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US Supreme Court to Hear P2P Case

The United States Supreme Court announced that it would hear a case on whether P2P companies are responsible for the piracy of their users. The court will hear an appeal to a lower court ruling that concluded that Grokster and StreamCast were not responsible for the activities of their users. The ruling was a blow to music companies and movie studios, both determined to stem piracy online.

The ruling in the previous trial had rested on ruling in a case brought against the movie industry twenty years ago. The movie industry wanted to ban VCR's because they would allow film piracy. They lost the case, with courts ruling that VCR's had substantial other users than piracy. Michael Elkin, a copyright litigator said that "What's at stake is basically the future of a close to $500 billion copyright industry, specifically the music recording, motion picture and video industries which have been completely hammered with the advent of the Internet."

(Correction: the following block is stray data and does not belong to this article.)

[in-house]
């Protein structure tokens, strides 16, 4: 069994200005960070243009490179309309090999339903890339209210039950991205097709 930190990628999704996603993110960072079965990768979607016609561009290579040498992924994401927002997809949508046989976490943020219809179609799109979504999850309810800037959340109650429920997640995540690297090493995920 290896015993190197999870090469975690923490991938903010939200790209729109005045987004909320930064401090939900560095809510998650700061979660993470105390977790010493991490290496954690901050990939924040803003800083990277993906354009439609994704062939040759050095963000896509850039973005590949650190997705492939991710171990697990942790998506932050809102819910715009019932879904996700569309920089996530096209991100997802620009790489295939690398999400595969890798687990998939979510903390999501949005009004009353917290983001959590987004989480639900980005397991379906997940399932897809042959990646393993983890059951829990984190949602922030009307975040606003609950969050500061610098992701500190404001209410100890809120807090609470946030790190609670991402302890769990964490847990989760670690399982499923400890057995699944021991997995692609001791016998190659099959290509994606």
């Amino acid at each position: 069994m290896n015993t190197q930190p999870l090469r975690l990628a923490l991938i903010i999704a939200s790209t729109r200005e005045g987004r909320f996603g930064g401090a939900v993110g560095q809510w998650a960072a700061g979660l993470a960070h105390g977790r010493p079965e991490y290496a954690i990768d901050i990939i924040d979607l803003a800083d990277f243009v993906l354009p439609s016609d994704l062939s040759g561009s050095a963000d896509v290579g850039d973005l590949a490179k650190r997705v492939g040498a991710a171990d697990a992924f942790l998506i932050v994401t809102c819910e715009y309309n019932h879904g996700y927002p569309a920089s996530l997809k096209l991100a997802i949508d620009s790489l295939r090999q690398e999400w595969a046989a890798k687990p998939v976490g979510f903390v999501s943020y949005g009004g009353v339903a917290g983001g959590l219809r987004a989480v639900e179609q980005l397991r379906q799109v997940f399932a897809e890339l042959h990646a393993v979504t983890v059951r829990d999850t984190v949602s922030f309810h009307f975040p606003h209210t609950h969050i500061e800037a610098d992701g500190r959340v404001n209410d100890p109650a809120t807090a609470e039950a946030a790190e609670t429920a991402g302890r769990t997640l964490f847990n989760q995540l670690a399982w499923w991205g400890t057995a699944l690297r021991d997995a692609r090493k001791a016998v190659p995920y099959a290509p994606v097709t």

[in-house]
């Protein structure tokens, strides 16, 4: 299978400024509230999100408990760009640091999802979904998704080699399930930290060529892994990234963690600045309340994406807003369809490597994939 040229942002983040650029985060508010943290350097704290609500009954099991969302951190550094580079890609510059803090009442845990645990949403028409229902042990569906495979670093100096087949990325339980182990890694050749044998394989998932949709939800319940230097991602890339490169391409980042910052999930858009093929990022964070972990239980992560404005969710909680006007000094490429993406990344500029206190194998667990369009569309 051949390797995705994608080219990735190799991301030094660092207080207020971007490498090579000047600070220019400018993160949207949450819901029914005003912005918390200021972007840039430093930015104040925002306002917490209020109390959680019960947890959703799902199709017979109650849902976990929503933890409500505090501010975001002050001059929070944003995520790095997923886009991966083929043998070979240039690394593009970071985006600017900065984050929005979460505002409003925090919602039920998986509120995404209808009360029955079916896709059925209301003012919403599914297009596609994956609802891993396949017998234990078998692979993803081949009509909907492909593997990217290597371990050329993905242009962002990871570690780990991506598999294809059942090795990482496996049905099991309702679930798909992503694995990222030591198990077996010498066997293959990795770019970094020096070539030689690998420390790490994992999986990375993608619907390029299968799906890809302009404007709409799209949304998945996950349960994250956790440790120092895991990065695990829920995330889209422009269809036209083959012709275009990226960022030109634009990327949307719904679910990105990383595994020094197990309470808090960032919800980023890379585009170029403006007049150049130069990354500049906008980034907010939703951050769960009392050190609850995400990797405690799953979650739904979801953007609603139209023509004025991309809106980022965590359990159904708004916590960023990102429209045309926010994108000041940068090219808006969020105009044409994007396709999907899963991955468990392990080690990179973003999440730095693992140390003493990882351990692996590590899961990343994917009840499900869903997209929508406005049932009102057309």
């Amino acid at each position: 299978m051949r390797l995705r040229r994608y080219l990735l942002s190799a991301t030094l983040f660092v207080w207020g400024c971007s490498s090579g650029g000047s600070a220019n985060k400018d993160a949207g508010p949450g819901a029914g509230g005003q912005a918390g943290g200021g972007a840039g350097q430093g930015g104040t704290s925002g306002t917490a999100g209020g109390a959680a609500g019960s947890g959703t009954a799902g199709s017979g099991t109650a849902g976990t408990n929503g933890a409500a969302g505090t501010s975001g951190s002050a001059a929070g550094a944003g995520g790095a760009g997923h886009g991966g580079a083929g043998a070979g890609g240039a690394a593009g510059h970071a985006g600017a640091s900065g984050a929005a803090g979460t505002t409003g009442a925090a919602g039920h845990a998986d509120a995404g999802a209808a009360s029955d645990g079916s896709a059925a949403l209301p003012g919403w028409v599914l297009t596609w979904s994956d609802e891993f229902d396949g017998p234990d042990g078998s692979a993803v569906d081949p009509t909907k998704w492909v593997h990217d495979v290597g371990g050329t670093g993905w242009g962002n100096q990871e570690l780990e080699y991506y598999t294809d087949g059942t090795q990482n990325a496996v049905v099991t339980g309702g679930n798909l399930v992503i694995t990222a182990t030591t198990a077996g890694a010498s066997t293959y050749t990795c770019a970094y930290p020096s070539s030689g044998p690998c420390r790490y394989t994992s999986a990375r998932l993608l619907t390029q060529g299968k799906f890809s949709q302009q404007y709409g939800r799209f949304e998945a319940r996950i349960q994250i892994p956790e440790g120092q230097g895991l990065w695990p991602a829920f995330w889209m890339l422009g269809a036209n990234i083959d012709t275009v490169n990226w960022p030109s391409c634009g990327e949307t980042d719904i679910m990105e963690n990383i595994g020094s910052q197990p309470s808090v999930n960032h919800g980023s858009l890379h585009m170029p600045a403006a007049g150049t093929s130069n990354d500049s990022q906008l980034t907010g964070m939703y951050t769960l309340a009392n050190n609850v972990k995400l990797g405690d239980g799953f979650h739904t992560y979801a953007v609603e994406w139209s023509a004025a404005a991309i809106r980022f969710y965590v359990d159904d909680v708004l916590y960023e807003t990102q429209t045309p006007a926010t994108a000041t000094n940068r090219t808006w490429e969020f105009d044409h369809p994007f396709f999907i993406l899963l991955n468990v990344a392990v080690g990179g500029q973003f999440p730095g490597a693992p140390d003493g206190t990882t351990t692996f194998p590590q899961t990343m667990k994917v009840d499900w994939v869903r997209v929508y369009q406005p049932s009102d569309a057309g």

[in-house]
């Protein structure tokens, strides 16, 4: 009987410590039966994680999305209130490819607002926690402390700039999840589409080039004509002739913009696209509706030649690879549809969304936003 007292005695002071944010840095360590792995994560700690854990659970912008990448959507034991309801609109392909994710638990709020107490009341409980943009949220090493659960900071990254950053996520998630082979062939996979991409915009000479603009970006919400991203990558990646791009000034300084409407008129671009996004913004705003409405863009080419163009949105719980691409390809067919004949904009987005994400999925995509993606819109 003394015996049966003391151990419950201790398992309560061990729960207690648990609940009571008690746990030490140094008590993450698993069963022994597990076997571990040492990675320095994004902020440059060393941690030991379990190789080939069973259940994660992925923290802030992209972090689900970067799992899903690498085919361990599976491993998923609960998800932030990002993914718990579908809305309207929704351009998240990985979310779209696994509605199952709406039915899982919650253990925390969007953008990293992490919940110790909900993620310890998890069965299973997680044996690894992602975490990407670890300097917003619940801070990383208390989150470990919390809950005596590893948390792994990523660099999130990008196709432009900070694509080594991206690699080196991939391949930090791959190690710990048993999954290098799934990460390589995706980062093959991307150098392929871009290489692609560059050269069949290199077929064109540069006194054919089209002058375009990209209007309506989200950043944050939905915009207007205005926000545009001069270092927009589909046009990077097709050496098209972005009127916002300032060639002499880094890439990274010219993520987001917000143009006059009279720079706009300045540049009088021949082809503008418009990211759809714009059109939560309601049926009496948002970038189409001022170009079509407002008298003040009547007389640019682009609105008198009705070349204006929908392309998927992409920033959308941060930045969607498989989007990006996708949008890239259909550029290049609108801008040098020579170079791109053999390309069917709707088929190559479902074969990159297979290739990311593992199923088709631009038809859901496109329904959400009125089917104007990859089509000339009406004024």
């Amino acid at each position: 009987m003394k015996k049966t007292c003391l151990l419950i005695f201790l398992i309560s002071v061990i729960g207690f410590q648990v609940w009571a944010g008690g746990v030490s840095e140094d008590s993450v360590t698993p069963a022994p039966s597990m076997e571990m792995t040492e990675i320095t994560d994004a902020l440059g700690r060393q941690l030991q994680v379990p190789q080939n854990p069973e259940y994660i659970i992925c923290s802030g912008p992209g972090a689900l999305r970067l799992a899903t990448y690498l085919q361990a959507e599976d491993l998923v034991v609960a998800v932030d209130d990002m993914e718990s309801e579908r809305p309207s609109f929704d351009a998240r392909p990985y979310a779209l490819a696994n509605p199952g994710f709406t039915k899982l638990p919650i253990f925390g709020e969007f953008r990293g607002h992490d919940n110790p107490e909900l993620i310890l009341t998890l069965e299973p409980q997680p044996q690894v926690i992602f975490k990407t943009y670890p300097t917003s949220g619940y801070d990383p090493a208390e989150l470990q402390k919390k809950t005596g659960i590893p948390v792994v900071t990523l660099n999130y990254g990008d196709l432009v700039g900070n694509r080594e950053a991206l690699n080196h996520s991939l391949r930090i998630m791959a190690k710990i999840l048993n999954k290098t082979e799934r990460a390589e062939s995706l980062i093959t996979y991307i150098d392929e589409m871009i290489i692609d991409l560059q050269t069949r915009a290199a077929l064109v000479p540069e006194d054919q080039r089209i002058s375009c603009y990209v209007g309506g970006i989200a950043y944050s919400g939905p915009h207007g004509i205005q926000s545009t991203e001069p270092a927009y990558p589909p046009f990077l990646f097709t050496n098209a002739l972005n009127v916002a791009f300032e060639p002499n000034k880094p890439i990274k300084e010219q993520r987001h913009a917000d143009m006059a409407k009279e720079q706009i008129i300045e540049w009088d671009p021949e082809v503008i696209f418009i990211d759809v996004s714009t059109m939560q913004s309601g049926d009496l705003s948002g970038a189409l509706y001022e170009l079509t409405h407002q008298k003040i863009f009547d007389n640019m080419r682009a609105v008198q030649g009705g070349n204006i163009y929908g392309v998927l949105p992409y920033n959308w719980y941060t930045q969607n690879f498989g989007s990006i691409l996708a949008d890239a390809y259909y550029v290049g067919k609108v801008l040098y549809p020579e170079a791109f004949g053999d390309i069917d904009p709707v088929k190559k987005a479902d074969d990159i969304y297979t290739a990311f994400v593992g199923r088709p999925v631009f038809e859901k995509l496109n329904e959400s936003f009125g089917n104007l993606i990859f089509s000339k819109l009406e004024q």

Representatives from the Electronic Frontier Foundation reject this; "The copyright law principles set out in the Sony Betamax case have served innovators, copyright industries, and the public well for 20 years," said Fred von Lohmann, IP lawyer at EFF. "We at EFF look forward to the Supreme Court reaffirming the applicability of Betamax in the 21st century." The Supreme court will hear the case in March of 2005.

View: EFF Commentary | MGM vs Grokster Documents

View: Kazaa | Grokster | MGM

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